Many children may not require treatment since they may outgrow the condition in a short time. They may need some training and awareness to change the habitual teeth grinding. However, severe and progressive teeth grinding requires treatment, which may include the following (4).
1. Dental approaches
Dental approaches are ways to correct or preserve teeth in children with bruxism. Although dental strategies help to reduce the risk of tooth damage, they may not prevent bruxism.
Common dental approaches used in bruxism may include:
- Mouthguards and splints keep the teeth separated and prevent damages from clenching or grinding. Soft or hard acrylic materials are used to construct splints and guards that fit over your child’s teeth.
- Dental correction is done by reshaping the chewing surfaces of teeth crowns. It is usually required for children with tooth wear (loss of tooth substance not caused by dental caries).
Medications may help to reduce bruxism in some children. However, more research is needed to evaluate their effectiveness. The following medications could be prescribed for children with bruxism.
- Botox injections (a form of botulinum toxin) may reduce jaw clenching. This may reduce headache and pain in some children.
- Muscle relaxants may reduce teeth grinding in sleep if they are taken before bedtime.
- Anti-anxiety medications or antidepressants are often prescribed to reduce anxiety or stress that may cause bruxism.
3. Other treatments
The following treatments may help to deal with some causes or risk factors of bruxism in children.
- Stress and anxiety management therapies and counseling may reduce bruxism in some children.
- Behavioral therapy may help to reduce the teeth grinding habits.
- Biofeedback is a therapy to change the teeth grinding habits by controlling the body. This method uses sensor devices, usually integrated into splints to sense grinding or clenching, and give a paired stimulus such as a sound, vibration, or taste to make the person aware of grinding.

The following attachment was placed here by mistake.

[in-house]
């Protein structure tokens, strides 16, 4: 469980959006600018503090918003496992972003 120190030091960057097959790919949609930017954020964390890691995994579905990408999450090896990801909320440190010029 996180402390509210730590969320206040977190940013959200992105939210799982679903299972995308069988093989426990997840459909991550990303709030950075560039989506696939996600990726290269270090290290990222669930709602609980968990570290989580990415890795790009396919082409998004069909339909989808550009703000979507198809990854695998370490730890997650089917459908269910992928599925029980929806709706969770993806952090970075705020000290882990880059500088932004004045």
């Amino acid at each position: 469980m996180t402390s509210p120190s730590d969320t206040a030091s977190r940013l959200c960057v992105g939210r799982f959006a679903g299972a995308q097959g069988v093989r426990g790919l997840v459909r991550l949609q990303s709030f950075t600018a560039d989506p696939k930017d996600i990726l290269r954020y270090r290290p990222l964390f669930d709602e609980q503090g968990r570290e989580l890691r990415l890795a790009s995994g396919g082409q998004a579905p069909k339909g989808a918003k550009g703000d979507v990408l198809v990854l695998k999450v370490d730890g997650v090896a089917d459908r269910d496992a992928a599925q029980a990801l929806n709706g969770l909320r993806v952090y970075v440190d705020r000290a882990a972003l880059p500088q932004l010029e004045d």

- Medications and procedures to control or cure underlying conditions, such as mental health disorders, GERD, and sleep disorders, reduce bruxism in some children.
Prevention Of Bruxism In Children
The following tips may be helpful to control or prevent bruxism in some children (5).
- Reduce stress through meditation, exercise, listening to music, and other activities the child finds relaxing.
- Avoid caffeinated drinks such as coffee, tea, and soft drinks.
- Practice good sleep habits from a young age.
- Do not let the child chew anything other than edible items. For instance, chewing a pen or pencil may increase the risk of developing bruxism.
- If any medications lead to bruxism, you may inform the pediatrician to change the prescription.
- Treat any childhood mental disorders or dental problems.
Bruxism may not cause life-threatening complications. However, permanent teeth damage, jaw pain, and headache can cause persistent discomfort. Using force or punishment to correct teeth grinding is not recommended, and it may exacerbate the stress and anxiety in children. Therefore, speak to a dentist or a pediatrician if you notice constant jaw clenching and teeth grinding in your child.
2. Teeth grinding; BetterHealth Channel; Victoria State Government
3. Teeth grinding (bruxism); National Health Service
4. Bruxism (teeth grinding); St. Clair Hospital
5. Teeth Grinding (Bruxism); Familydoctor; American Academy of Family Physicians